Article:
Current activity of Bardarbunga volcano, Iceland: An intense seismic crisis started at Bárdarbunga volcano on 16 August 2014 and is continuing at the time of writing (23 Aug). It may or may not lead to a volcanic eruption, possibly under the Vatnajökull ice cap.
Follow updates as news come in!
Bardarbunga (Bárðarbunga) is a large central volcano lying underneath Iceland's 500-m thick Vatnajokull glacier in the center of the country. It is located at the junction between the eastern and northern volcanic rift zones in the area where the present-day center of the mantle hot spot beneath Iceland is thought to be.
Bardarbunga has had about 300-400 eruptions during the past 10,000 years which includes only 23 eruptions historic times (approx the past 1000 years), i.e. it seems to erupt currently at rates of approx. twice per century, the last one having occurred in 1910. A massive explosive-effusive eruption (VEI 6) in 1477 resulted in a large ash and pumice fall-out deposit.
Approx 8600 years ago, Bardarbunga produced the largest known lava flow during the past 10,000 years on earth (more than 21 cubic kilometers of volume). The lava was erupted from the Veidivötn fissure system and traveled more than 100 km to the south coast.
Yesterday's magnitude 3.8 quake at Bardarbunga volcano
A magnitude 3.8 earthquake followed by dozens of small aftershocks occurred yesterday at 3 km depth under the volcano's northeastern caldera rim (located under the ice cap). ...more
While it is possible that such earthquakes are caused by shallow magma intrusions, the present quakes at Bardarbunga are more likely result of volcano-tectonic movements, in this case the continuing subsidence of the caldera (a so-called slow caldera collapse) which has been going on since the large 2014-15 Holuhraun flank eruption. This also seems to reflect the opinion of Icelandic Met Office's seismologists according to a local press article.
Location and depth of yesterday's earthquakes under Bardarbunga volcano
Moderate seismic unrest continues at the volcano. A swarm of earthquakes occurred yesterday afternoon under the northern caldera rim of the volcano. ...more
The quakes were located in depths between 1 and 20 km, with the strongest being a magnitude 4 event at 16:15 local time. Such events possibly reflect a magma intrusion from deeper into shallower depth beneath the volcano. [less]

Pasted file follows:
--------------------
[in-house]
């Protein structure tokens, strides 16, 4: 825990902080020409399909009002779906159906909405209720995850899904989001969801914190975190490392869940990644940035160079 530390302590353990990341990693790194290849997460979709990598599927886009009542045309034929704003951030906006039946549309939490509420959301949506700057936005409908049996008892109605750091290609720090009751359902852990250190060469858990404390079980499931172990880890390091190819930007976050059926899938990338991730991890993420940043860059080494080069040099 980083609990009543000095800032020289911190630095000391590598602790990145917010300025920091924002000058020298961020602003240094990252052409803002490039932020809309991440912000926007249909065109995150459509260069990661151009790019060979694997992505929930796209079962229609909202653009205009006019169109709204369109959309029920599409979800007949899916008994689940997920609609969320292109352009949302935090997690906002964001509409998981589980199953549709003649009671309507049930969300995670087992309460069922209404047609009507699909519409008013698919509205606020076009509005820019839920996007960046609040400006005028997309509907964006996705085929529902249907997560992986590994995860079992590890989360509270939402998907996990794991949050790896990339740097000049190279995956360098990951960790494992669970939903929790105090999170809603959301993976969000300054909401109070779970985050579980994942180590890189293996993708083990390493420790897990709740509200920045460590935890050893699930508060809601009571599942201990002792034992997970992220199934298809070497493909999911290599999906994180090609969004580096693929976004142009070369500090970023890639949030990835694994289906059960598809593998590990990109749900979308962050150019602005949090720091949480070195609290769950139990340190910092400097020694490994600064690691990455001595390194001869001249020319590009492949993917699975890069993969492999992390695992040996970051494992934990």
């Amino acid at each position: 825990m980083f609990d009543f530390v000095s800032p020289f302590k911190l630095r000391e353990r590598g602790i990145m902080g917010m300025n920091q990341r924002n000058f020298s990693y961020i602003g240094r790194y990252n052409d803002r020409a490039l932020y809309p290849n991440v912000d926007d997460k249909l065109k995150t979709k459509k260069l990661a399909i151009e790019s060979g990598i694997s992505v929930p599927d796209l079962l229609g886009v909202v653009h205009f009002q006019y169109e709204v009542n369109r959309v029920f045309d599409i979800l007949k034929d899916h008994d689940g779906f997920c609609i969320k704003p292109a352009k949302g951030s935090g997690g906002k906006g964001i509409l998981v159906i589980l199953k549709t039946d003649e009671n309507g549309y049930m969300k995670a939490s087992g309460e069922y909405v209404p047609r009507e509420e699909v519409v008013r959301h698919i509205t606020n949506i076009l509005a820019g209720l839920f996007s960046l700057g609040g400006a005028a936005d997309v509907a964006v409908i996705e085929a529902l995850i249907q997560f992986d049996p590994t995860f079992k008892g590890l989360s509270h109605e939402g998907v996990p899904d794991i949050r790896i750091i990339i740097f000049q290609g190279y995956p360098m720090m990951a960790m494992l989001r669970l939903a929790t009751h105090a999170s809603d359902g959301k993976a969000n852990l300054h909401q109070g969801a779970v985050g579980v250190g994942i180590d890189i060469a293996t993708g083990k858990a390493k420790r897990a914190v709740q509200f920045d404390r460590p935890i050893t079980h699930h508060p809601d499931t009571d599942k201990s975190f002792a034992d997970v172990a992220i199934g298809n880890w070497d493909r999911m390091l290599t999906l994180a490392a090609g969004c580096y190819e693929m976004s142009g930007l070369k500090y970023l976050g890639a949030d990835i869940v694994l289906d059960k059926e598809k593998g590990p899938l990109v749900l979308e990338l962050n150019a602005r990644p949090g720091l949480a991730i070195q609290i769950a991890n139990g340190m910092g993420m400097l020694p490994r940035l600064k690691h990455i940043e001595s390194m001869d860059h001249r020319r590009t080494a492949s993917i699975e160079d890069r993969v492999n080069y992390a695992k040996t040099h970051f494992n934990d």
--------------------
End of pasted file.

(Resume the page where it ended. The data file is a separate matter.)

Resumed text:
Earthquakes under and near Bardarbunga volcano during the past week
Ever since the large Holuhraun fissure eruption (Aug 2014-Mar 2015), the volcano has remained restless. Over the past months, the volcano's seismic activity has been showing a slow increase. ...more
The quakes have been concentrated at shallow depths under its central caldera, and the northeastern fissure system (in particular, near Herdubreid volcano). So far, the frequent earthquake swarms have been small and rarely contained quakes above magnitude 3; an eruption in a very near future seems unlikely for now. However, they indicate that the volcano's storage system is probably recharging with new shallow magma intrusions; a new eruption of Bardarbunga in a not too distant future (months to years) would certainly not be a big surprise. [less]
Earthquakes under and near Bardarbunga volcano since Jan 2016 (yellow circles = older than 2 days, red = past 48 hours)
Over the past few months, seismic activity at the volcano, mainly under the volcano's large, ice-covered caldera has been increasing again, suggesting that magma might be filling the volcano's reservoir underneath the caldera. ...more
Since the beginning of the year, more than 300 shallow earthquakes of magnitudes up to 3.8 on the Richter scale were recorded, clustered in areas near the southern and northeastern caldera rim. Another cluster of small earthquakes concentrates along the 2014-15 eruptive dyke 20 km to the NE of the volcano.
Dukono volcano photos: Dukono on Halmahera in Indonesia has been in permanent activity for years, often producing ash plumes that drift around the northern part of the island and have become normality.
Top 20 quakes in 2016: Several magnitude 7 quakes occurred in 2016 (but none above M8): Papua New Guinea, NZ, Ecuador, Solomon Islands, Sumatra, Chile, Alaska and others - nearly all major earthquakes were located near active subduction zones.
See the top 20 list of largest quakes in 2016 with this map.
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